King Solomon's Mines HTML version
The Legend Of Solomon's Mines
"What was it that you heard about my brother's journey at Bamangwato?" asked Sir
Henry, as I paused to fill my pipe before replying to Captain Good.
"I heard this," I answered, "and I have never mentioned it to a soul till to-day. I heard that
he was starting for Solomon's Mines."
"Solomon's Mines?" ejaculated both my hearers at once. "Where are they?"
"I don't know," I said; "I know where they are said to be. Once I saw the peaks of the
mountains that border them, but there were a hundred and thirty miles of desert between
me and them, and I am not aware that any white man ever got across it save one. But
perhaps the best thing I can do is to tell you the legend of Solomon's Mines as I know it,
you passing your word not to reveal anything I tell you without my permission. Do you
agree to that? I have my reasons for asking."
Sir Henry nodded, and Captain Good replied, "Certainly, certainly."
"Well," I began, "as you may guess, generally speaking, elephant hunters are a rough set
of men, who do not trouble themselves with much beyond the facts of life and the ways
of Kafirs. But here and there you meet a man who takes the trouble to collect traditions
from the natives, and tries to make out a little piece of the history of this dark land. It was
such a man as this who first told me the legend of Solomon's Mines, now a matter of
nearly thirty years ago. That was when I was on my first elephant hunt in the Matalebe
country. His name was Evans, and he was killed the following year, poor fellow, by a
wounded buffalo, and lies buried near the Zambesi Falls. I was telling Evans one night, I
remember, of some wonderful workings I had found whilst hunting koodoo and eland in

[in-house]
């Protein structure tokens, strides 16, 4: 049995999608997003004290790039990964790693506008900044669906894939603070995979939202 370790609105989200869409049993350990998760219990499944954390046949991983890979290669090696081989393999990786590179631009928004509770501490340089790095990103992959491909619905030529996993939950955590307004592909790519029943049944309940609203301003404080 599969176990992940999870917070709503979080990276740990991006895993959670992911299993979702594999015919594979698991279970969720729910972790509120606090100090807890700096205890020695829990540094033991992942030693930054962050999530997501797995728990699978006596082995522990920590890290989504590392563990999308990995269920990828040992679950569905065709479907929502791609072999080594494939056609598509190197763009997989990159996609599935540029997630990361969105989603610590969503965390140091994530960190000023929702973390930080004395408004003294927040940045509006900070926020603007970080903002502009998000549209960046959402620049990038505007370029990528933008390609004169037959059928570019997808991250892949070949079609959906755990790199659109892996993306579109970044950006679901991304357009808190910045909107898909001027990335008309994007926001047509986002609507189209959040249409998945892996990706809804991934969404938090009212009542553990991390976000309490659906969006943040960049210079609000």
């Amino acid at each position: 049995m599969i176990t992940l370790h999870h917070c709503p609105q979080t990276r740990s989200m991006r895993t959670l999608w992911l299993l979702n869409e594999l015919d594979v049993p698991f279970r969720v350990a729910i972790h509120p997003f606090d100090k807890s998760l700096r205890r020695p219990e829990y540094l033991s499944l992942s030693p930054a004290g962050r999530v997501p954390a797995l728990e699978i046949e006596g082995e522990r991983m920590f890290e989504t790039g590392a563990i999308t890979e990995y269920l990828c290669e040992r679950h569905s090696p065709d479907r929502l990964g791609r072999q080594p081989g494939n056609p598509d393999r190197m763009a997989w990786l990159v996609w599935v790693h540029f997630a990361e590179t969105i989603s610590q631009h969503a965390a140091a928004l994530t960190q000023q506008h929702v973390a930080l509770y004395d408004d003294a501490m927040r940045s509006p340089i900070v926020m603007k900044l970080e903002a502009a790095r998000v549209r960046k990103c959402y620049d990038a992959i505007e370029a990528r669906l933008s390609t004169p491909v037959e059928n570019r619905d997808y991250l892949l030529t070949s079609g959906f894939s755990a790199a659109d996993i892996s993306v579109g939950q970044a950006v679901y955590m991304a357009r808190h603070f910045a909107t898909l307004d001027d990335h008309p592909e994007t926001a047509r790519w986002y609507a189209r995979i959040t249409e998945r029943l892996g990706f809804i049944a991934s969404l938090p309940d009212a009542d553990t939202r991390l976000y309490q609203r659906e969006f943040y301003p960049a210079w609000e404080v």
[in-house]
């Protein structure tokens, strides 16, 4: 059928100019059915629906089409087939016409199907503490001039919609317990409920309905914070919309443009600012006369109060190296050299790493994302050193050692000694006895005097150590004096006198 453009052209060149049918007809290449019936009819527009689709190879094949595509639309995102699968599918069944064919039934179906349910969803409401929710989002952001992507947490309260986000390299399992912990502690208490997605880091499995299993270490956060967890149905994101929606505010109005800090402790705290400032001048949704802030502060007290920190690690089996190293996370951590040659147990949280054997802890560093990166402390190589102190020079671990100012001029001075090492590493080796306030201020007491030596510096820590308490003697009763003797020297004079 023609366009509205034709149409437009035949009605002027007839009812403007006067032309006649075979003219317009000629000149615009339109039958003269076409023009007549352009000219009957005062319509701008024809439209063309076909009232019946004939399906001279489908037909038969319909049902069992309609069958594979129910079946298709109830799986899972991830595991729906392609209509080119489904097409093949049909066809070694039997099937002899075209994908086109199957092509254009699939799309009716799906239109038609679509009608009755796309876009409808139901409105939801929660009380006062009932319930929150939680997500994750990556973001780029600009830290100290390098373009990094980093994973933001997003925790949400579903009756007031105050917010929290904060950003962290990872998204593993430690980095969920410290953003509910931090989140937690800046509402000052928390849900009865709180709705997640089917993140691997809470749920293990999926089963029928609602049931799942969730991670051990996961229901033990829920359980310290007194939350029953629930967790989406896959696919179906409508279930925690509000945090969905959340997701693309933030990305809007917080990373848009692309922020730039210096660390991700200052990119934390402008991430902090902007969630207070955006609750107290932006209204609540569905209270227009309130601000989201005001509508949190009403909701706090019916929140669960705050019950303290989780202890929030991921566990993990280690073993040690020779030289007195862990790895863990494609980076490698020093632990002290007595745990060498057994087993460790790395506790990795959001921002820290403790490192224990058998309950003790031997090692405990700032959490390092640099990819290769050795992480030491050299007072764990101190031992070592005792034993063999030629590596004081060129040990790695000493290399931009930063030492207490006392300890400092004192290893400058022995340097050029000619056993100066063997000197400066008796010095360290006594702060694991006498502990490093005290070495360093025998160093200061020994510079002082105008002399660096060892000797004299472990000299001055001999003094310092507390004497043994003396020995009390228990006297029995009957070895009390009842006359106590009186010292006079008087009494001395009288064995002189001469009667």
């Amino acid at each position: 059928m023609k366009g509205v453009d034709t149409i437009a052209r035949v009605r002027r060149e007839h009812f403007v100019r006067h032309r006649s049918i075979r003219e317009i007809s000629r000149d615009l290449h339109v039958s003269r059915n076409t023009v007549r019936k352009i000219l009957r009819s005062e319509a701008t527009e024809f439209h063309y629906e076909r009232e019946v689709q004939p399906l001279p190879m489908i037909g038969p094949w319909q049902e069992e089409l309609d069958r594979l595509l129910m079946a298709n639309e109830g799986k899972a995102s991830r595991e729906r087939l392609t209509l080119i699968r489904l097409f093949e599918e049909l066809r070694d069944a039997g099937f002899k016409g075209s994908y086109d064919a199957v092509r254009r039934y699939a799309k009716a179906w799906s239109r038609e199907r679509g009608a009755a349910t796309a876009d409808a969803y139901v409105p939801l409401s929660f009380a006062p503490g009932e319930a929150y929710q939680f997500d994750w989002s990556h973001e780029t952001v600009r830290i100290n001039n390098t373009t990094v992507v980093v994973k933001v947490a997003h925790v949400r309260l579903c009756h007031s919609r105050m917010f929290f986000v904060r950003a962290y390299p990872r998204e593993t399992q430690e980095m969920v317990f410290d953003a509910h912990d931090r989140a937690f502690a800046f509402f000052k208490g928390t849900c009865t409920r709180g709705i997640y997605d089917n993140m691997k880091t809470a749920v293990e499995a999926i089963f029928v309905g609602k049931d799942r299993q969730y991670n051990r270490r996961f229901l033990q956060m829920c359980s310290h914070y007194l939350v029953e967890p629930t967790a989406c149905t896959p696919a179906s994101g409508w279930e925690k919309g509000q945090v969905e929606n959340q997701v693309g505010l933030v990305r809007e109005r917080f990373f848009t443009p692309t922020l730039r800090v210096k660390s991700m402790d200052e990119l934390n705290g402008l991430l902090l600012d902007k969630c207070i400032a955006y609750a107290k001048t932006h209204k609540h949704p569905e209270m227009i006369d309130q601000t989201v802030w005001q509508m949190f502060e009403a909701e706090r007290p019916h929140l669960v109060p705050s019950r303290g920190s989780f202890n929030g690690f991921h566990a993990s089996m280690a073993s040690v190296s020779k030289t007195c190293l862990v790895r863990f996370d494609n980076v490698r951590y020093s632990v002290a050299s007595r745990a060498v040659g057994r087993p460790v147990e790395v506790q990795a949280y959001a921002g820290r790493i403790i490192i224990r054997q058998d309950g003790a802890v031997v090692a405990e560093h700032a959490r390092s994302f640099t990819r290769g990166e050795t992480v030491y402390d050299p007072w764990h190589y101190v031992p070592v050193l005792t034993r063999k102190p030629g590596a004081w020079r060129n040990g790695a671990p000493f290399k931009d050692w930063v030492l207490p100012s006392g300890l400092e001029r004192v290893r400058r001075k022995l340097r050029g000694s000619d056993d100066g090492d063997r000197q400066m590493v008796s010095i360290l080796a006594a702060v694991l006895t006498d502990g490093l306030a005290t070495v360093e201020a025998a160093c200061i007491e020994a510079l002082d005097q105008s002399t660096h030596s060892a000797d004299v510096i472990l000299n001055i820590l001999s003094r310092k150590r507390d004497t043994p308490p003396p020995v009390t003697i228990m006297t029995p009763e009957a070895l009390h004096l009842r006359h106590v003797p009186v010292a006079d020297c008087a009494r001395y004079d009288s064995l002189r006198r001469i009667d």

what is now the Lydenburg district of the Transvaal. I see they have come across these
workings again lately in prospecting for gold, but I knew of them years ago. There is a
great wide wagon road cut out of the solid rock, and leading to the mouth of the working
or gallery. Inside the mouth of this gallery are stacks of gold quartz piled up ready for
roasting, which shows that the workers, whoever they were, must have left in a hurry.
Also, about twenty paces in, the gallery is built across, and a beautiful bit of masonry it
"'Ay,' said Evans, 'but I will spin you a queerer yarn than that'; and he went on to tell me
how he had found in the far interior a ruined city, which he believed to be the Ophir of
the Bible, and, by the way, other more learned men have said the same long since poor
Evans's time. I was, I remember, listening open-eared to all these wonders, for I was
young at the time, and this story of an ancient civilisation and of the treasures which
those old Jewish or Phoenician adventurers used to extract from a country long since
lapsed into the darkest barbarism took a great hold upon my imagination, when suddenly
he said to me, 'Lad, did you ever hear of the Suliman Mountains up to the north-west of
the Mushakulumbwe country?' I told him I never had. 'Ah, well,' he said, 'that is where
Solomon really had his mines, his diamond mines, I mean.'
"'How do you know that?' I asked.